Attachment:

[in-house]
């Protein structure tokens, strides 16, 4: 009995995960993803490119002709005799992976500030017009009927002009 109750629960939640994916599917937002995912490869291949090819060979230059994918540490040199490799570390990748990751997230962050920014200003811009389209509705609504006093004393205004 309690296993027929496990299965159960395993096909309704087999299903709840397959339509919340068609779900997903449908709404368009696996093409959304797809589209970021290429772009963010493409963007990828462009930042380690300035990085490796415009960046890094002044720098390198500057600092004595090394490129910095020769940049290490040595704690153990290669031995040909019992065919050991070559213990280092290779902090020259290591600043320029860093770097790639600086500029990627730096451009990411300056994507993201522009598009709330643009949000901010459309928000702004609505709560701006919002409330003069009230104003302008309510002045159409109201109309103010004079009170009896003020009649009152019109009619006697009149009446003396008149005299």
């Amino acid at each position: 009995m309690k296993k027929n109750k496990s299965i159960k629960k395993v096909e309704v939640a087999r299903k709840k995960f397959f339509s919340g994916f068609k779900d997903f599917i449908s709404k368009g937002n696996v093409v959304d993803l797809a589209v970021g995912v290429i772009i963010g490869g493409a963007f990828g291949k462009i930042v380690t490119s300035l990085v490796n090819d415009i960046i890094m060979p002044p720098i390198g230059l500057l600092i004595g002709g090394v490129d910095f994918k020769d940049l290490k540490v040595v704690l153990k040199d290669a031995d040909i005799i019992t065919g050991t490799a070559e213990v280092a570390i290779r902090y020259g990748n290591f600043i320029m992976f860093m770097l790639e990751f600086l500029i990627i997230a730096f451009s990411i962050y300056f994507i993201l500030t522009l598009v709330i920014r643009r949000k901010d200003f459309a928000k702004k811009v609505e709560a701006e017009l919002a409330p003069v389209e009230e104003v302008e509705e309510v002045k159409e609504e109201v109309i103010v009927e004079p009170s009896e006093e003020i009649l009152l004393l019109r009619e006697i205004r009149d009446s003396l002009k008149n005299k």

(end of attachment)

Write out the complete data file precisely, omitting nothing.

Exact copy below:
[in-house]
């Protein structure tokens, strides 16, 4: 009995995960993803490119002709005799992976500030017009009927002009 109750629960939640994916599917937002995912490869291949090819060979230059994918540490040199490799570390990748990751997230962050920014200003811009389209509705609504006093004393205004 309690296993027929496990299965159960395993096909309704087999299903709840397959339509919340068609779900997903449908709404368009696996093409959304797809589209970021290429772009963010493409963007990828462009930042380690300035990085490796415009960046890094002044720098390198500057600092004595090394490129910095020769940049290490040595704690153990290669031995040909019992065919050991070559213990280092290779902090020259290591600043320029860093770097790639600086500029990627730096451009990411300056994507993201522009598009709330643009949000901010459309928000702004609505709560701006919002409330003069009230104003302008309510002045159409109201109309103010004079009170009896003020009649009152019109009619006697009149009446003396008149005299």
């Amino acid at each position: 009995m309690k296993k027929n109750k496990s299965i159960k629960k395993v096909e309704v939640a087999r299903k709840k995960f397959f339509s919340g994916f068609k779900d997903f599917i449908s709404k368009g937002n696996v093409v959304d993803l797809a589209v970021g995912v290429i772009i963010g490869g493409a963007f990828g291949k462009i930042v380690t490119s300035l990085v490796n090819d415009i960046i890094m060979p002044p720098i390198g230059l500057l600092i004595g002709g090394v490129d910095f994918k020769d940049l290490k540490v040595v704690l153990k040199d290669a031995d040909i005799i019992t065919g050991t490799a070559e213990v280092a570390i290779r902090y020259g990748n290591f600043i320029m992976f860093m770097l790639e990751f600086l500029i990627i997230a730096f451009s990411i962050y300056f994507i993201l500030t522009l598009v709330i920014r643009r949000k901010d200003f459309a928000k702004k811009v609505e709560a701006e017009l919002a409330p003069v389209e009230e104003v302008e509705e309510v002045k159409e609504e109201v109309i103010v009927e004079p009170s009896e006093e003020i009649l009152l004393l019109r009619e006697i205004r009149d009446s003396l002009k008149n005299k």